Peter 118: Punk as F**k

So a new punk band has been burning up social media and the center of some controversy. Now some may be wondering what makes a punk band controversial in 2018? The fact that they’re unabashed Christians. Now for those who don’t think that’s punk, you’re missing the point. Punk is about challenging the status quo. In the 80’s it was Thatcher and Reagan. Well when the status quo is atheism and overly tight black jeans in our own stagnating scene, then a guy in tan cargo shorts singing about Jesus is Joe freaking Strummer. It’s not about whether or not you believe in God. It’s about whether or not you still believe in punk at a time where Nazis are a real and true threat on both sides of the pond. The musically cool thing about Peter 118 is the variance of influences. One track sounded like Riverdales, one like 80’s Bad Religion and another like old street punk. So check em out. And don’t be a jerk about other’s beliefs, unless they’re Nazis.

-C Fish


Why punk and skate?

I was 15 years old. I was depressed and my home life was shit. I had been sent to a shrink. It was bull shit. I got a skateboard and a Bad Religion album. And for the first time Infelt fucking alive. This path has given me head injuries; bad ankles; trashed shoulder; lost nights; strained relationships and all other manner of insanity. I wouldn’t trade any of it. I have friends old and recent that are my fucking family. It is the one thing that has always It’s the reason I didn’t open my skin when I wasn’t able to feel comfortable in it. It has ALWAYS unquestionably and unconditionally made me feel loved. 19 years later I look back and realize the wreckage a board and punk tunes have drug me through. It’s allowed me to survive and love life!

C Fish

‘Bad Religion’ Opening For The ‘Dead Kennedys’ 1982

Bad Religion 1982
Bad Religion 1982 opening for The Dead KennedysSEE THIS FOR MORE:
Bad Religion Wki

Coming soon!

Two new features coming to the blog soon. Bad Religion Vocabulary; I will go through each BR album and list words that are not in the typical punk’s personal lexicon. This will include the definition of sed word and the song it’s from.  Also What I’ve learned from skate boarding.  This one the readers can also submit entries to be posted. This is things you’ve learned from your life as a skater that the average person may not ever think of.

Maty’s Corner #20 Fuck Armageddon… This is Bad Religion (Re Mastered)

Maty’s Corner Issue # 20
Fuck Armageddon… This is Bad Religion (Re Mastered)

In the initial writing of this article it was kind of weak and I realized it could be much better. Without sacrificing the original content, here’s the re master of an article many of you enjoyed.
Bad Religion, the band that really got me into punk rock when I first bought 1998’s No Substance by pure happen stance. Bad Religion is into their 34th year of punk rockin’ it. They started up in 1979 in Los Angeles, CA. First show was November 11th 1980 in Burbank, CA. Back when the now widely known Epitaph Records was nothing more than a name and P.O. Box that Mr. Brett put on the album sleeves to say “yeah, we have a label.” Their music has been instrumental in shaping the sound of both the original hard core scene and the later melodic hard core genre. Greg Graffin himself who holds numerous advanced degrees in a variety of subjects and currently boasts 3 books covering religion, Anarchism, evolution and Naturalism has caused many a punk rocker to get educated whether by institution or self. It has definitely been instrumental in my own studies of varying subjects. They currently stand at 16 full length studio albums making them one of, if not the most prolific punk band along with 35 for years without any hiatus periods.

Bad Religion first graced us with a recording in 1981. This was their self titled EP. At only 6 songs it kicked in the door on what we knew of punk and hard core. This release set the precedent with punk that was both aggressive and the smartest thing we’d heard since The Clash. The playing was as fast as it was tight. It didn’t sound like teenagers with no real record label as of yet.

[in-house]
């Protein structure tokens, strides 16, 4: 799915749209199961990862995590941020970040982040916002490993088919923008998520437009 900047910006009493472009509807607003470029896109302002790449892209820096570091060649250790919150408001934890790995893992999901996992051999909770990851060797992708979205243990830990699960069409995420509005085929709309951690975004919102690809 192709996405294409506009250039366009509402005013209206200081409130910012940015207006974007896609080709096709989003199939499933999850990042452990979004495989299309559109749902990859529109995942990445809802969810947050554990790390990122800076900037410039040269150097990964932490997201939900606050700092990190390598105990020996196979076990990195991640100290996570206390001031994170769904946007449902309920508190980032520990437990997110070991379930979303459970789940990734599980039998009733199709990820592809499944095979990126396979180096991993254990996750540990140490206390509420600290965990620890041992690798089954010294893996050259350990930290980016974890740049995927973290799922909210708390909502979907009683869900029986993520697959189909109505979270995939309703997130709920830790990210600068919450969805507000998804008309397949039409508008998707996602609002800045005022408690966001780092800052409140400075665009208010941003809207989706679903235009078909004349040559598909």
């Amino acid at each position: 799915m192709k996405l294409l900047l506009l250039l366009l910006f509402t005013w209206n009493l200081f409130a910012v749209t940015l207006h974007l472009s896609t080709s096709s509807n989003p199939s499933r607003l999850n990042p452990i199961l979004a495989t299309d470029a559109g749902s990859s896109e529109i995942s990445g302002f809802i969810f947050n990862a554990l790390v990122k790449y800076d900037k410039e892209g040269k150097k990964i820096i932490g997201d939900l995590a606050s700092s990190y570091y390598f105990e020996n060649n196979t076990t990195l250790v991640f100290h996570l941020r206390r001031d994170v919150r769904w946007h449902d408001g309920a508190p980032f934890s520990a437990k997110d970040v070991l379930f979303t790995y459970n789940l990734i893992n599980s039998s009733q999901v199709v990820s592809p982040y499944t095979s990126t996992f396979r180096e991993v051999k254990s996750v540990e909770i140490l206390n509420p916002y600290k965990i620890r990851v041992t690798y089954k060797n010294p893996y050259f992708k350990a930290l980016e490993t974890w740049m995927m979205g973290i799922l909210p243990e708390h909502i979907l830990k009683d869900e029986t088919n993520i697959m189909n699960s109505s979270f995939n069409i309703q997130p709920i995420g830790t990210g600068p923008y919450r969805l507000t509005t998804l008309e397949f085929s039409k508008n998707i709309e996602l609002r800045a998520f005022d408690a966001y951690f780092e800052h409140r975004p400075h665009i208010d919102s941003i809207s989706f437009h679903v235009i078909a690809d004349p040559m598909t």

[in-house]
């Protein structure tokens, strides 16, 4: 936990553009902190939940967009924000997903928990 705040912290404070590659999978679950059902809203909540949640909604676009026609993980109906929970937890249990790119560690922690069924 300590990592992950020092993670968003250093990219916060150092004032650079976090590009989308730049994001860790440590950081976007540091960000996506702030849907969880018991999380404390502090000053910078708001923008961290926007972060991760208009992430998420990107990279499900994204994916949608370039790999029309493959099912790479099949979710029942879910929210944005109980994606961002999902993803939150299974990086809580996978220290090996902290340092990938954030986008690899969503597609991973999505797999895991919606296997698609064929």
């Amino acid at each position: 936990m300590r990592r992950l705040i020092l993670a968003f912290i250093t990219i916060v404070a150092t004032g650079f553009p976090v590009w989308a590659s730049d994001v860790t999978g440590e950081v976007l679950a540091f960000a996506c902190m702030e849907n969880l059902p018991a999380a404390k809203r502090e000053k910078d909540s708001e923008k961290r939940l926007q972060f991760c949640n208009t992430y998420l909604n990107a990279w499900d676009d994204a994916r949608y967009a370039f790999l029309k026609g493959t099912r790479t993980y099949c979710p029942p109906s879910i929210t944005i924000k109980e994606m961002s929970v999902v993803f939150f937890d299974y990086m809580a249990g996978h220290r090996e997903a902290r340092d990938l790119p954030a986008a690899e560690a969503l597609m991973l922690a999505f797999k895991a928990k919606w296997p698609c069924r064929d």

The following year, 1982, would bring us How Could Hell Be Any Worse? They were even more solid with an improved recording quality. At this point Graffin still had a raspy growl to his voice and they’d not started playing with harmonies yet. This record has been catching fire in the scene on a continuous basis since its initial release. It’s still as good 32 years later.

1983 was a… interesting year for the band. They released Into theUnknown. This was an apt title as it’s a weird keyboard driven album. Nothing like any of the band’s other releases. Still a great album, just unusual. It has become easier to find as time has gone on.

1985 gave us back the Bad Religion we all know. The well titled Back to the Known EP. This was the band back to hard core punk. Greg’s voice had changed for the better and it was the beginning of the “oozinahhs” that we’ve come to know them for. It was awesome to have this treasure of the scene back in the form we know and love.

1988 brought their next studio album. At a time when the punk scene had gone to sleep, this was a needed slap in the face to re ignite things. This was the real beginning of Bad Religion as we know them now. This was a 26 minute blast in the face of hair metal. Possibly the most necessary punk albums of the 80s. They had become a bit more melodic with multi part harmonies that only added more teeth to their sound.

1989 saw the release of No Control. This was faster and harder than Suffer without sacrificing the newfound harmonic ideas that had cultivated in Suffer. This contains a standout for me, the first Bad Religion song I’d ever heard, I Want to Conquer the World. I was 16 and this single song changed my life. This began my love affair with punk rock music and my quest to better understand a world I’d been developing opinions about.

Following this was 1990’s Against the Grain. This was more complex than any previous album. ATG was the first feature of the anthem like 21st Century Digital Boy. About half this album would fall onto a “greatest hits” comp.

1992 gave us Generator. BR was pushing their musical and lyrical complexity even further while staying the unrelenting punk maelstrom we’d com to know. Generator gave us BR’s first ever video single for the amazing track, Atomic Garden. The ideas expressed on the album would be the beginning of what we hear from them for the next 22 years.